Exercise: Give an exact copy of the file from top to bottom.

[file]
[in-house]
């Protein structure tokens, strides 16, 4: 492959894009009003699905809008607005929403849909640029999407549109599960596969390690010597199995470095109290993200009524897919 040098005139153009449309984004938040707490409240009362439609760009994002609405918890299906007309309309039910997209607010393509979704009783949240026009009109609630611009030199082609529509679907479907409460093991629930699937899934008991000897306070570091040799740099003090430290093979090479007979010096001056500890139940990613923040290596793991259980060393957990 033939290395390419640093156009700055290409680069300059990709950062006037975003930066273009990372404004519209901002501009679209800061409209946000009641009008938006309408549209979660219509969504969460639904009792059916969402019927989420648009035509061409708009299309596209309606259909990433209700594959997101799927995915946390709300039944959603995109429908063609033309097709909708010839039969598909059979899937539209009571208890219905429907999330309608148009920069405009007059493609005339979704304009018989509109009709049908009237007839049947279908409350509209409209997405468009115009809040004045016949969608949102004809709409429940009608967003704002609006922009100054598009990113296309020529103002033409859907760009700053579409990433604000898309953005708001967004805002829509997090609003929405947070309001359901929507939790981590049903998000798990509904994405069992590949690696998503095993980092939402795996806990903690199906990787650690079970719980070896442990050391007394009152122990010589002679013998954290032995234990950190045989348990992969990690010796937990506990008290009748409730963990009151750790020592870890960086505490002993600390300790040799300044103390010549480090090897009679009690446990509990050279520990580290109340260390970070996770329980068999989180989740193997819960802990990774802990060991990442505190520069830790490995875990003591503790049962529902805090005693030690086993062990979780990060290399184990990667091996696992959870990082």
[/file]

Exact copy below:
[in-house]
């Protein structure tokens, strides 16, 4: 492959894009009003699905809008607005929403849909640029999407549109599960596969390690010597199995470095109290993200009524897919 040098005139153009449309984004938040707490409240009362439609760009994002609405918890299906007309309309039910997209607010393509979704009783949240026009009109609630611009030199082609529509679907479907409460093991629930699937899934008991000897306070570091040799740099003090430290093979090479007979010096001056500890139940990613923040290596793991259980060393957990 033939290395390419640093156009700055290409680069300059990709950062006037975003930066273009990372404004519209901002501009679209800061409209946000009641009008938006309408549209979660219509969504969460639904009792059916969402019927989420648009035509061409708009299309596209309606259909990433209700594959997101799927995915946390709300039944959603995109429908063609033309097709909708010839039969598909059979899937539209009571208890219905429907999330309608148009920069405009007059493609005339979704304009018989509109009709049908009237007839049947279908409350509209409209997405468009115009809040004045016949969608949102004809709409429940009608967003704002609006922009100054598009990113296309020529103002033409859907760009700053579409990433604000898309953005708001967004805002829509997090609003929405947070309001359901929507939790981590049903998000798990509904994405069992590949690696998503095993980092939402795996806990903690199906990787650690079970719980070896442990050391007394009152122990010589002679013998954290032995234990950190045989348990992969990690010796937990506990008290009748409730963990009151750790020592870890960086505490002993600390300790040799300044103390010549480090090897009679009690446990509990050279520990580290109340260390970070996770329980068999989180989740193997819960802990990774802990060991990442505190520069830790490995875990003591503790049962529902805090005693030690086993062990979780990060290399184990990667091996696992959870990082």